Industrial logging is the main cause of forest loss throughout the tropics. It is the starting point of a process leading to the forests' final destruction and substitution by agricultural crops, cattle raising or monoculture tree plantations. These are well known facts supported by more than sufficient evidence.
Even more importantly, industrial logging destroys the livelihoods of forest and forest-dependent peoples who, deprived of the resources they depend on, become poor. Contrary to the official discourse, logging does not lead to development; it results in impoverishment and social disintegration. Women are disproportionately affected by logging activities, which provide them with no employment opportunities while depleting the resources they traditionally use and manage.
In tropical countries, the process begins with the violation of the territorial rights of indigenous peoples and other traditional communities, who are the righteous owners of the forest. As most people confronted with such situation would, they frequently resist the entry of logging companies to their territories, which in turn usually results in state repression to protect the companies' legal "rights".
Forest destruction, human rights abuses, poverty creation is the local part of the equation. On the other side there is wealth creation for transnationals and local elites and an abundant supply of cheap --though very valuable-- raw material to provide rich consumers with elegant toilet seats, sumptuous coffins and other equally "important" symbols of wealth.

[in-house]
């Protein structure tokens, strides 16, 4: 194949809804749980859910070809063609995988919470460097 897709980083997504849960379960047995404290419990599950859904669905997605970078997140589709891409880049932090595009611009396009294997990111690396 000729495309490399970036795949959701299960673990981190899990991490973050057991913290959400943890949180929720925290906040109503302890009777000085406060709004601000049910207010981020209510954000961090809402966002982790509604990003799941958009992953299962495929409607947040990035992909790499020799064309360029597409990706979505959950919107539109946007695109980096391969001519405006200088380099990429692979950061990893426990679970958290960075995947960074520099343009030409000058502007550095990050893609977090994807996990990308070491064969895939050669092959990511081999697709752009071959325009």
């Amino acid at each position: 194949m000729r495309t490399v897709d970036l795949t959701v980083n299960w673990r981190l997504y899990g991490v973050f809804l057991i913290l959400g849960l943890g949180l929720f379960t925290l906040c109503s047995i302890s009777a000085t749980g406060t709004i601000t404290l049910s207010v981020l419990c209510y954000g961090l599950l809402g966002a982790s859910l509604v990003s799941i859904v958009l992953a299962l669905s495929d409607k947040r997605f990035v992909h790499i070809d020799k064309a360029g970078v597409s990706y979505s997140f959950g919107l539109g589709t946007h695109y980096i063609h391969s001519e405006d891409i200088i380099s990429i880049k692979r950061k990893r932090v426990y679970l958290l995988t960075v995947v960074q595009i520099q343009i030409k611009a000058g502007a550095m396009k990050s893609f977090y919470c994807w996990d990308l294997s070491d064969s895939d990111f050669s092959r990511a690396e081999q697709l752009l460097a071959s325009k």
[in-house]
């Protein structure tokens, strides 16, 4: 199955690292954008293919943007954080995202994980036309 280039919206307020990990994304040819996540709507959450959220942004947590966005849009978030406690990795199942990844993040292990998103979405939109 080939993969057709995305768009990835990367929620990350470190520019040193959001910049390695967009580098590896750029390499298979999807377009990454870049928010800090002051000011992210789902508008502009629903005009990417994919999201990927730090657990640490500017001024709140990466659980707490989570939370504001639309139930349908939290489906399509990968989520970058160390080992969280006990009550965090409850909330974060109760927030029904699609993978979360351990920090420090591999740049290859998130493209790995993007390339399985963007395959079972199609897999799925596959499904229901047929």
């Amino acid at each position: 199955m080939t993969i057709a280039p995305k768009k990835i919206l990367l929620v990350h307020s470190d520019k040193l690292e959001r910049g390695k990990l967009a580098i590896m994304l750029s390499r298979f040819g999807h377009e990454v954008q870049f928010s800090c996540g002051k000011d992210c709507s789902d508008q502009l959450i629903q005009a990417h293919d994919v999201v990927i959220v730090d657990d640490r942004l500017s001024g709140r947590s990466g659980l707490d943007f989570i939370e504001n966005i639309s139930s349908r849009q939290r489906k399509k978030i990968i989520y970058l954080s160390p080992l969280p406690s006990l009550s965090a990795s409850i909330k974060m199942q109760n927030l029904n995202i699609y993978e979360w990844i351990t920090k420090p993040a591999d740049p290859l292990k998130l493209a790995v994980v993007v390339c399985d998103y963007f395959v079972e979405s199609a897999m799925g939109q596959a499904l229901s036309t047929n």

Some actors are crucial to make logging and end-consumers meet, among which the World Bank, the Inter American, African and Asian Development Banks and the International Monetary Fund. The banks provide the necessary funding for the road infrastructure needed to access the forest, while the IMF --as well as the banks-- force tropical countries into increasing natural resources' exports in order to ensure external debt payments. Being forests one of the main resources available, they are at the front line of exports and are later substituted by other export oriented crops grown in place of the forest. Another very powerful player has now been added to ensure that transnational corporations make wood flow to the consumer markets: the World Trade Organization.
The whole process leading to forest destruction is clearly at odds with the international community's commitments to protect biodiversity and to counter climate change and desertification, agreed upon in three legally-binding conventions. At the same time, it also violates human rights commitments, including the protection of indigenous peoples' rights, and the commitments agreed upon at the 1995 Social Summit and the 1995 Conference on Women. The list of environmental and social instruments being violated by industrial logging --and its national and international backers-- is indeed very long, only shorter than the list of the actual violations themselves.
The global market's demand for wood cannot continue being used as an excuse to justify forest destruction. Consumption of wood --and other raw materials produced in forest lands-- needs to be drastically reduced to a level that ensures social justice and environmental conservation. Wood is necessary, but the need to respect local peoples' rights and to protect the local and global environment is far more necessary. Industrial logging in the rainforest is a recipe for local and global disaster and must be made to stop.